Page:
Riley Sommerville is the new national AB racquetball champion.
At 14, Sommerville could have competed at the junior level championships, but they were in Valleyfield, Quebec this year and that would be too costly a trip from her Langley, B.C. home.
“It’s really expensive,” Sommerville said.
So she stayed home in Langley, where the Newlands Gold and Country Club was hosting the week-long Canadian National Racquetball Championships, competed in the AB division against top-ranked, older players, and won every game she played to take the championship.
The AB division differs from the open division (won by Murielle Boivin) in that players aren’t competing for a spot on international teams.
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Sommerville said she was more nervous and intimidated than usual going up against the older, more experienced, players, but once a game was underway, she was fine.
“As I get more in the zone, I get focused on the game,” she observed.
Her toughest win, she said, was in the quarter finals against Carly Bosomworth from Saskatoon ( 7-15, 15-7, 11-8).
“She [Bosomworth]was like, diving [to make shots] and it was a little intimidating,” Sommerville told the Langley Advance Times.
Taking the final game to win the championship was an emotional moment, she said.
“I thought I was going to start crying, but I didn’t. I didn’t want to embarrass myself.”
She made a point of thanking her coach, Eric Urteaga, the people at the Newlands Golf and Country Club and her family.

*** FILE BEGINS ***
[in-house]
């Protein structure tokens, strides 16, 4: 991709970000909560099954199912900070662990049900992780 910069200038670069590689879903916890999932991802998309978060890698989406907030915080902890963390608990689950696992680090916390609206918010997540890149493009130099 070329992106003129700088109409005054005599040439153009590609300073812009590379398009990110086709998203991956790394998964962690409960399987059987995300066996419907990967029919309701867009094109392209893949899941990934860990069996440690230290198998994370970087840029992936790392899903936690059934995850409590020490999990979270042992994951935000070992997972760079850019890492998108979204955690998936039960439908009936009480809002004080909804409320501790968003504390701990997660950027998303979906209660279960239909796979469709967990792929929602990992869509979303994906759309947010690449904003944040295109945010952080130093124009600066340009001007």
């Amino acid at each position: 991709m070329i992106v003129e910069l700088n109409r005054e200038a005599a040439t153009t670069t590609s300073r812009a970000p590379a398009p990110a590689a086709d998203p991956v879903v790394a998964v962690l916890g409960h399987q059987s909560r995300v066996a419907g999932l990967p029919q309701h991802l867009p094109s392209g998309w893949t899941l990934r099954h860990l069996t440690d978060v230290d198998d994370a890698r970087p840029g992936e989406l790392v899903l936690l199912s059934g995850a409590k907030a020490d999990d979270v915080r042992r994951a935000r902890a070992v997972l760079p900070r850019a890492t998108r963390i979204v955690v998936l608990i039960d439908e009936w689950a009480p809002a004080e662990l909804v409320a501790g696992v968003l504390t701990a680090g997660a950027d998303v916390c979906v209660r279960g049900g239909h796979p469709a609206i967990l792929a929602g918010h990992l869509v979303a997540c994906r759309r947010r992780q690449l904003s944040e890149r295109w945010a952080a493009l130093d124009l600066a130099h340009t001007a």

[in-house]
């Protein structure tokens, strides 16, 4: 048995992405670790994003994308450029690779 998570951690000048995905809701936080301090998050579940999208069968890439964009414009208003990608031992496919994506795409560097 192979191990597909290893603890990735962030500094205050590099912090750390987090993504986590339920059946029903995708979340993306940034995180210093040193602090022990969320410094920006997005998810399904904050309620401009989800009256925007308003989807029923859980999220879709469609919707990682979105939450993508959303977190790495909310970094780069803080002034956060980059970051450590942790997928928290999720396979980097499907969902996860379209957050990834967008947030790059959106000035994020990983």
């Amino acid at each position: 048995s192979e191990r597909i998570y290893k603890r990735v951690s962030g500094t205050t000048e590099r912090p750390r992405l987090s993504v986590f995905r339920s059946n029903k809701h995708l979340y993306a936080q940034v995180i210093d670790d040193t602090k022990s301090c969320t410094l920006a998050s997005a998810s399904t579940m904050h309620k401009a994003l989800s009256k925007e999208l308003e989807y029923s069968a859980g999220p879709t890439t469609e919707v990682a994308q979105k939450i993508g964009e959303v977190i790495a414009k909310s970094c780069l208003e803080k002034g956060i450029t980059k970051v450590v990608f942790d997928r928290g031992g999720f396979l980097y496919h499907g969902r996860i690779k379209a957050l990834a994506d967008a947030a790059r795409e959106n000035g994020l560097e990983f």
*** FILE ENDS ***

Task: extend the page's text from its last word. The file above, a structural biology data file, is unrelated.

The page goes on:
Sommerville didn’t do as well in mixed doubles at the nationals, finishing fourth of five.
But she had considerably more fun, thanks to her playing partner, 68-year-old Larry Oakley.
Oakley is her grandfather, and the person who introduced her to the sport when she was 10.
“It was great because I got to do it with family,” she said.
She recalls viewing racquetball as just a fun thing to do until she went to the junior nationals in Kelowna and won the U12 category.
Sommerville also teamed up with Kelowna’s Malaya Galigan to take silver in the 14 and under doubles division.
She’s going to give the world junior racquetball championships a pass this year, because they are being held in Costa Rica, which would be an expensive trip.
Next year, however, she expects the junior Canadian championships will be closer to Langley, and she intends to compete.
Her long-range plans are not set, but whatever they are, they will include racquetball.
“I don’t know if I want to make a career of it,” she said, “[but] I want to compete all my life.”
She is hopeful racquetball will one day be recognized as an Olympic sport, and would “definitely” like to play for Canada.
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